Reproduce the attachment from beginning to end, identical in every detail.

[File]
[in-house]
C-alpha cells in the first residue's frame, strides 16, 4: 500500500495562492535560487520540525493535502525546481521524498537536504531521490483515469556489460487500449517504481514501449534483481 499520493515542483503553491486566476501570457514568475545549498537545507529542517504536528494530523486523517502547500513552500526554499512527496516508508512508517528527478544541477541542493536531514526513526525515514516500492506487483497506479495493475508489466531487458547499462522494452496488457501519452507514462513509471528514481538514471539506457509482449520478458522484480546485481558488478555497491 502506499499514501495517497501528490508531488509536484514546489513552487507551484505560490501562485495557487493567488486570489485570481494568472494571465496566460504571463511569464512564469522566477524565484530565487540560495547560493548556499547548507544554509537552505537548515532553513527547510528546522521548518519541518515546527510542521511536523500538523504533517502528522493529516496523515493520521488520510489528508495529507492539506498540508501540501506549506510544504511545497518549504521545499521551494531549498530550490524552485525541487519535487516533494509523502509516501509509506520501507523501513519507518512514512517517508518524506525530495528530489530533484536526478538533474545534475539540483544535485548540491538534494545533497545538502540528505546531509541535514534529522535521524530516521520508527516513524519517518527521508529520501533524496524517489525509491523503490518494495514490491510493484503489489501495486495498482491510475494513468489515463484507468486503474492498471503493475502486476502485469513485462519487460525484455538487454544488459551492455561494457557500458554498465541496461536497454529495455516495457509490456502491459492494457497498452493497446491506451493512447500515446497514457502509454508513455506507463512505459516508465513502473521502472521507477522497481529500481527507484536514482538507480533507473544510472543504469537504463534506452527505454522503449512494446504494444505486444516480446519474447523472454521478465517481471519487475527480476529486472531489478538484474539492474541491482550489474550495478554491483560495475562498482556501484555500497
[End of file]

[in-house]
C-alpha cells in the first residue's frame, strides 16, 4: 500500500495562492535560487520540525493535502525546481521524498537536504531521490483515469556489460487500449517504481514501449534483481 499520493515542483503553491486566476501570457514568475545549498537545507529542517504536528494530523486523517502547500513552500526554499512527496516508508512508517528527478544541477541542493536531514526513526525515514516500492506487483497506479495493475508489466531487458547499462522494452496488457501519452507514462513509471528514481538514471539506457509482449520478458522484480546485481558488478555497491 502506499499514501495517497501528490508531488509536484514546489513552487507551484505560490501562485495557487493567488486570489485570481494568472494571465496566460504571463511569464512564469522566477524565484530565487540560495547560493548556499547548507544554509537552505537548515532553513527547510528546522521548518519541518515546527510542521511536523500538523504533517502528522493529516496523515493520521488520510489528508495529507492539506498540508501540501506549506510544504511545497518549504521545499521551494531549498530550490524552485525541487519535487516533494509523502509516501509509506520501507523501513519507518512514512517517508518524506525530495528530489530533484536526478538533474545534475539540483544535485548540491538534494545533497545538502540528505546531509541535514534529522535521524530516521520508527516513524519517518527521508529520501533524496524517489525509491523503490518494495514490491510493484503489489501495486495498482491510475494513468489515463484507468486503474492498471503493475502486476502485469513485462519487460525484455538487454544488459551492455561494457557500458554498465541496461536497454529495455516495457509490456502491459492494457497498452493497446491506451493512447500515446497514457502509454508513455506507463512505459516508465513502473521502472521507477522497481529500481527507484536514482538507480533507473544510472543504469537504463534506452527505454522503449512494446504494444505486444516480446519474447523472454521478465517481471519487475527480476529486472531489478538484474539492474541491482550489474550495478554491483560495475562498482556501484555500497